The real-world difficulties with “banking the unbanked” (and how Shyft can address them)

There’s long been talk in the blockchain space about the problem of “the unbanked.” This term refers to some 1.7 billion people around the world who currently do not have a bank account of any kind. That’s a huge number of people, and the specifics of their circumstances (location, income level, degree of disenfranchisement) differ greatly. Yet they’re often spoken of as a monolith, which might point to the lack of seriousness among people who purport to care about building a solution to this problem.

The fact of the matter is, onboarding people with little or no existing institutional credentials is a complex task that requires a highly flexible, considered approach to truly solve.

Really, the problem of “banking the unbanked” is inextricable from the greater problem Shyft exists to solve: the problem of online identity. Whether you have a checking account with a major bank or not, the fundamental question and problem remains the same: “how can you prove you are who you say you are?”

The unbanked present an extreme example of this problem because they have the least obvious collateral to prove their identity with. In many cases, this is due to institutional deficiencies that are no fault of their own. Being a resident of a failed state, for instance, is clearly an unjust reason to be excluded from formal participation in the global economy. Justice, incidentally, should be understood as the building block of trust, which is itself the engine of prosperity. This might sound lofty, but we truly believe that a more just society is ultimately a more prosperous one. That’s why we’re looking to make sure that the Shyft Network offers as many paths to inclusion as possible.

Image from a 2017 FINCA report showing global account ownership rates

Trust Anchors, Attestations, and private key management

For anyone who hasn’t read up on how our network functions, I’ll briefly explain two key concepts: Trust Anchors and Attestations. Trust Anchors are third-party organizations, businesses and government offices that perform some level of identity verification on their end, usually via physical signup with an actual clerk. They exist on our network as their own nodes, and they can broadcast Attestations of the data to each other. Attestations consist of anonymized metadata — in other words, data about data. Assuming users have given consent, these attestations are then shared by request. An Attestation could confirm, for instance, that the user in question is over 18 and resides in a particular jurisdiction. With that information confirmed, the user will gain access to the service provided by the data requester — all without any sensitive data ever touching the network.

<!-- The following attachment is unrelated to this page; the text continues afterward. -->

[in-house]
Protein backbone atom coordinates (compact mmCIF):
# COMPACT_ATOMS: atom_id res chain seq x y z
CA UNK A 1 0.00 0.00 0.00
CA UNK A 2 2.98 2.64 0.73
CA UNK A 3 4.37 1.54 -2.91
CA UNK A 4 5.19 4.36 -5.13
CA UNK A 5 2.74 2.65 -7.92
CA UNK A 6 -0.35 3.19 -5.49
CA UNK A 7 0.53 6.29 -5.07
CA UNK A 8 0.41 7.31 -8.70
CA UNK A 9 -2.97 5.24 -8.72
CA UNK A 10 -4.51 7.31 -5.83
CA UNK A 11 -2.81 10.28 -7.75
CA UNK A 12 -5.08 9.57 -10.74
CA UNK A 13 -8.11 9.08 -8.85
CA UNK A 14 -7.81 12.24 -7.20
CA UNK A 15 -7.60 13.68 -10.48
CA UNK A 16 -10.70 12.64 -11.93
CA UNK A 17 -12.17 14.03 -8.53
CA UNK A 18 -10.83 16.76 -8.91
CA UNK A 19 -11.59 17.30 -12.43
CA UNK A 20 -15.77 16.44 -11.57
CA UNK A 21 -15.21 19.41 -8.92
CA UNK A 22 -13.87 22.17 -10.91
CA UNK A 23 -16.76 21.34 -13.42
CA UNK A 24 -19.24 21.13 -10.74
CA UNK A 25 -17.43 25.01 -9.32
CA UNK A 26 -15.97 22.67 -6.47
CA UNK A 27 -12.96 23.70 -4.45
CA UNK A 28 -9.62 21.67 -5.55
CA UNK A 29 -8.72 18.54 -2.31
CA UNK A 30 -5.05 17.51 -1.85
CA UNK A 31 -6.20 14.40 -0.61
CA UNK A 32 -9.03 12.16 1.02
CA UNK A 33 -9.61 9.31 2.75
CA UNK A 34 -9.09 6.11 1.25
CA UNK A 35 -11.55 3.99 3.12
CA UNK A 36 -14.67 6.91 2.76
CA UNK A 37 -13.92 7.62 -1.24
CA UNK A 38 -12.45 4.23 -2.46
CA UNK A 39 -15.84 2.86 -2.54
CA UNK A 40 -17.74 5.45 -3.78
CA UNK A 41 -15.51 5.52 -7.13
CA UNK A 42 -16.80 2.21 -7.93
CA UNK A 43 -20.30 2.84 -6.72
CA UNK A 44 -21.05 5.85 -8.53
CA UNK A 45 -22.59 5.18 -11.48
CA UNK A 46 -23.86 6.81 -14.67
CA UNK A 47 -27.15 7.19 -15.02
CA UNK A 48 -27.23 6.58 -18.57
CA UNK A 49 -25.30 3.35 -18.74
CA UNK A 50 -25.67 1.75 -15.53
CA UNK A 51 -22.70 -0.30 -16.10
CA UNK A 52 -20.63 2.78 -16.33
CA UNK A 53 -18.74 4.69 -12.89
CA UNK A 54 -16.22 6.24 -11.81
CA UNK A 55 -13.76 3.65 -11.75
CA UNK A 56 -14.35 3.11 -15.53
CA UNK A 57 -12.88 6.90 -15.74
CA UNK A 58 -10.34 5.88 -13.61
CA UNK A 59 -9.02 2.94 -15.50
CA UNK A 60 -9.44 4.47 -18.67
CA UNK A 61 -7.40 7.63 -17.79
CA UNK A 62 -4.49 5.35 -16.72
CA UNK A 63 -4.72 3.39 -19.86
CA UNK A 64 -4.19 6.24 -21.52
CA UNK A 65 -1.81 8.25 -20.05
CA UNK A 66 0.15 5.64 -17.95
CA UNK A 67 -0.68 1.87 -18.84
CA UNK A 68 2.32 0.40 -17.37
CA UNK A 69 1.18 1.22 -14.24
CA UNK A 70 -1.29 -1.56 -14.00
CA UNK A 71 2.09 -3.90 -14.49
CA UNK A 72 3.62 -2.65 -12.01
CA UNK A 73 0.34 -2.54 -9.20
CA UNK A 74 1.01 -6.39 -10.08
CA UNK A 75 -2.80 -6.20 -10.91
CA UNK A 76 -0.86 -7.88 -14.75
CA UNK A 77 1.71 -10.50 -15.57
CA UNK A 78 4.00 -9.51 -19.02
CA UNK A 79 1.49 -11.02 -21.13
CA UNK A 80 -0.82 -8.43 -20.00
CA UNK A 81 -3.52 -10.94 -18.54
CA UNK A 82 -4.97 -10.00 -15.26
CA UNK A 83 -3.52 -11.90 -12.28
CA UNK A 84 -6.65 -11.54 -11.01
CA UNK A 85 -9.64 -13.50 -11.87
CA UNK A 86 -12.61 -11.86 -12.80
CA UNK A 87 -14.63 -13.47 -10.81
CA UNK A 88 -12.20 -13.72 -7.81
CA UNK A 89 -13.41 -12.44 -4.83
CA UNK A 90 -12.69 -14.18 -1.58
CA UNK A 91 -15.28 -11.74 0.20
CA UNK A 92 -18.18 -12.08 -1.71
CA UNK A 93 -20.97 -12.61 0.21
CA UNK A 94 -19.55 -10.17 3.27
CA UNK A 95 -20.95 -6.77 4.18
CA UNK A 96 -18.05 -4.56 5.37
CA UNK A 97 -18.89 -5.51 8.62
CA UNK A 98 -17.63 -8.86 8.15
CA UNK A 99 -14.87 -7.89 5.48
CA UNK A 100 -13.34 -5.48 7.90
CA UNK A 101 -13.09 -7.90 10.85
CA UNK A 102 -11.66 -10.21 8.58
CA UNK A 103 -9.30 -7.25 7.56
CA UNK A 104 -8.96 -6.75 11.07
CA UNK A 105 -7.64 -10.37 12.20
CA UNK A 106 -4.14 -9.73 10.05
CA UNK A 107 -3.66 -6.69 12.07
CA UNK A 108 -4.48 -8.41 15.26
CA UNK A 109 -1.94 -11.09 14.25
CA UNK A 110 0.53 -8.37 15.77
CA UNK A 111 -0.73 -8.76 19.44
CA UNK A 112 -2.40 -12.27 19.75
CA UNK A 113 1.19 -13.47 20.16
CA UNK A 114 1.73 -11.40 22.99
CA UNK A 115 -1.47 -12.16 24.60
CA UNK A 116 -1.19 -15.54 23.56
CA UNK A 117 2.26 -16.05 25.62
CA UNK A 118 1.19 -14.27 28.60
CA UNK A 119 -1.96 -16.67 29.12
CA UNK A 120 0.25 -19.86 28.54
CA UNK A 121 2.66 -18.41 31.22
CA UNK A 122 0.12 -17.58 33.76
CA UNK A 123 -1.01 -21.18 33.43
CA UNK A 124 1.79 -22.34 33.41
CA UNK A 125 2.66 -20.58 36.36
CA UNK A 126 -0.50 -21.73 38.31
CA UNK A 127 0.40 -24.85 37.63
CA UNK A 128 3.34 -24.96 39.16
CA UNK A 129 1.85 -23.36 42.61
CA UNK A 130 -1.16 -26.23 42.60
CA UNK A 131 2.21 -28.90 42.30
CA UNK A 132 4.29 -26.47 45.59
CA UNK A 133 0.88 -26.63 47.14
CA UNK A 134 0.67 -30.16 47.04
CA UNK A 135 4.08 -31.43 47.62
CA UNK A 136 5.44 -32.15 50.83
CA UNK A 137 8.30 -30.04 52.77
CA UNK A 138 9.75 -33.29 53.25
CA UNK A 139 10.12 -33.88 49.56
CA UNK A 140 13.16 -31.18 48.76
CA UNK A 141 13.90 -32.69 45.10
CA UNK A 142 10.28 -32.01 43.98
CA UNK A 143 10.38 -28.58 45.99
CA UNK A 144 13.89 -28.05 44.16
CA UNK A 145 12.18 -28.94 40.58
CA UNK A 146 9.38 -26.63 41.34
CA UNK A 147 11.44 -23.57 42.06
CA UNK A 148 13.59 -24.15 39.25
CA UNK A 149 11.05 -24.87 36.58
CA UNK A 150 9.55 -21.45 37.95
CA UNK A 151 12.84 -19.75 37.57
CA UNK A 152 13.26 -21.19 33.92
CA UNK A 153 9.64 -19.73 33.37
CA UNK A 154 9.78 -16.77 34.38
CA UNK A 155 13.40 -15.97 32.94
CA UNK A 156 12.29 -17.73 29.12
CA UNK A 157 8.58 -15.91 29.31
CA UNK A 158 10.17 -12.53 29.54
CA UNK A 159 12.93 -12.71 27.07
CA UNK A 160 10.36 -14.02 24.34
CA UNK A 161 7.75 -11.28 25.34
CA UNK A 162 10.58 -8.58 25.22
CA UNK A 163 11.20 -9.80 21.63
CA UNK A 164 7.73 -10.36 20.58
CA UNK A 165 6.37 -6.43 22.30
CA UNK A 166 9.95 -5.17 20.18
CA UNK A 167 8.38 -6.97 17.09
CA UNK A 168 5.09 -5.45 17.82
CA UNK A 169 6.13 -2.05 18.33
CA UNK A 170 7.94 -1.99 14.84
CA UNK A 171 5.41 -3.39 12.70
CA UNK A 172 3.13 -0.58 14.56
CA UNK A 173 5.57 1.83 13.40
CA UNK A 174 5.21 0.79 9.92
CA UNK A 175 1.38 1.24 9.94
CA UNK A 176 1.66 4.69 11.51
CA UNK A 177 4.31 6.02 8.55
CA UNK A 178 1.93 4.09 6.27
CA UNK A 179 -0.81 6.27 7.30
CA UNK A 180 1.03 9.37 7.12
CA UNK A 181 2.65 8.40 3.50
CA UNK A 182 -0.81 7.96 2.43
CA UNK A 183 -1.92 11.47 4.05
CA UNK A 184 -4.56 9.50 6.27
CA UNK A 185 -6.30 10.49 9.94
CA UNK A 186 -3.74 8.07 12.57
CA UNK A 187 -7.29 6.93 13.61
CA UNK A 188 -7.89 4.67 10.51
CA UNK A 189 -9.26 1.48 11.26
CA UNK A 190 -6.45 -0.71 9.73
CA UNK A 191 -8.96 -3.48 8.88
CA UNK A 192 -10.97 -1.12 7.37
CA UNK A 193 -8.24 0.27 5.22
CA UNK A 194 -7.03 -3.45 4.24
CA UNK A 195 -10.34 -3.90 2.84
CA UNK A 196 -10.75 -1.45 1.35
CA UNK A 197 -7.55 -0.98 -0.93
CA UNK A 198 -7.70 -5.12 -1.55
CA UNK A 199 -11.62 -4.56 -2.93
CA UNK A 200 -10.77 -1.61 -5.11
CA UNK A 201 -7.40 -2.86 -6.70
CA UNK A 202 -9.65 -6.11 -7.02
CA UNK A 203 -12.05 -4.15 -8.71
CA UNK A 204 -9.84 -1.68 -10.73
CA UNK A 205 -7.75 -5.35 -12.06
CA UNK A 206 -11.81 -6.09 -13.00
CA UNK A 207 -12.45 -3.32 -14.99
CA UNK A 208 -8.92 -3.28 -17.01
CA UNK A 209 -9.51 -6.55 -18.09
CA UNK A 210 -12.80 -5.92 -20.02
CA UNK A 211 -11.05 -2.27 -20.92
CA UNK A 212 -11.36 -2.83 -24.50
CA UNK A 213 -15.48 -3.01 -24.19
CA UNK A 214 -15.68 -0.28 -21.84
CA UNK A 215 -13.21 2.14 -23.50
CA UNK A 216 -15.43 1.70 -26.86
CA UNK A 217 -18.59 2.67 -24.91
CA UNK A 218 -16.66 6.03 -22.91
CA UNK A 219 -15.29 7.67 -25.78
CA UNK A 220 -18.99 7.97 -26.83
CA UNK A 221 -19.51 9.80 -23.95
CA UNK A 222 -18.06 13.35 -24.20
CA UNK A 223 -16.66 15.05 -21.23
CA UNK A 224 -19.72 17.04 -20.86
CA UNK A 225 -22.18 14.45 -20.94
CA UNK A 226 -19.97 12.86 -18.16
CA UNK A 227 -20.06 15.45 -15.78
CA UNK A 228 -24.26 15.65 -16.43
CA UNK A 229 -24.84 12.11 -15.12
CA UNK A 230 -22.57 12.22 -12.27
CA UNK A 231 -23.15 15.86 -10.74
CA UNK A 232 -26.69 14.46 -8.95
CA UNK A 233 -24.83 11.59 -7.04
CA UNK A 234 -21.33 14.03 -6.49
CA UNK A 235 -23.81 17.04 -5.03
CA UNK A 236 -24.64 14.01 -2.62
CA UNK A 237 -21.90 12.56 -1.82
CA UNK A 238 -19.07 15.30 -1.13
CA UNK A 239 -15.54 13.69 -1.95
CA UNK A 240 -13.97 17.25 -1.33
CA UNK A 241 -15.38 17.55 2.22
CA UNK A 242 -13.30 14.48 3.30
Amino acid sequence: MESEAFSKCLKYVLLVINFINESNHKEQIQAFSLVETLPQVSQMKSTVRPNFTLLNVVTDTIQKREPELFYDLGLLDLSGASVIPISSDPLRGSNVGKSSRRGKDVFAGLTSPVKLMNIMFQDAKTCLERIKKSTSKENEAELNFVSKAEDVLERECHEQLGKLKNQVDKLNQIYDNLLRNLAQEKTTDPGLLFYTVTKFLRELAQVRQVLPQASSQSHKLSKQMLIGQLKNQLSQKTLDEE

Now, the unbanked and totally disenfranchised offer a unique challenge to this model because they may not have any kind of traditional documentation associated with trustworthy entities that could be used to help onboard them. That’s when it becomes necessary to get a little more creative! For example, one concept is to start by assigning new “identities” (actually cryptographic addresses, of course), then beginning to build trust in those identities via less traditional means, such as allowing others with traditionally accepted credentials to vouch for them.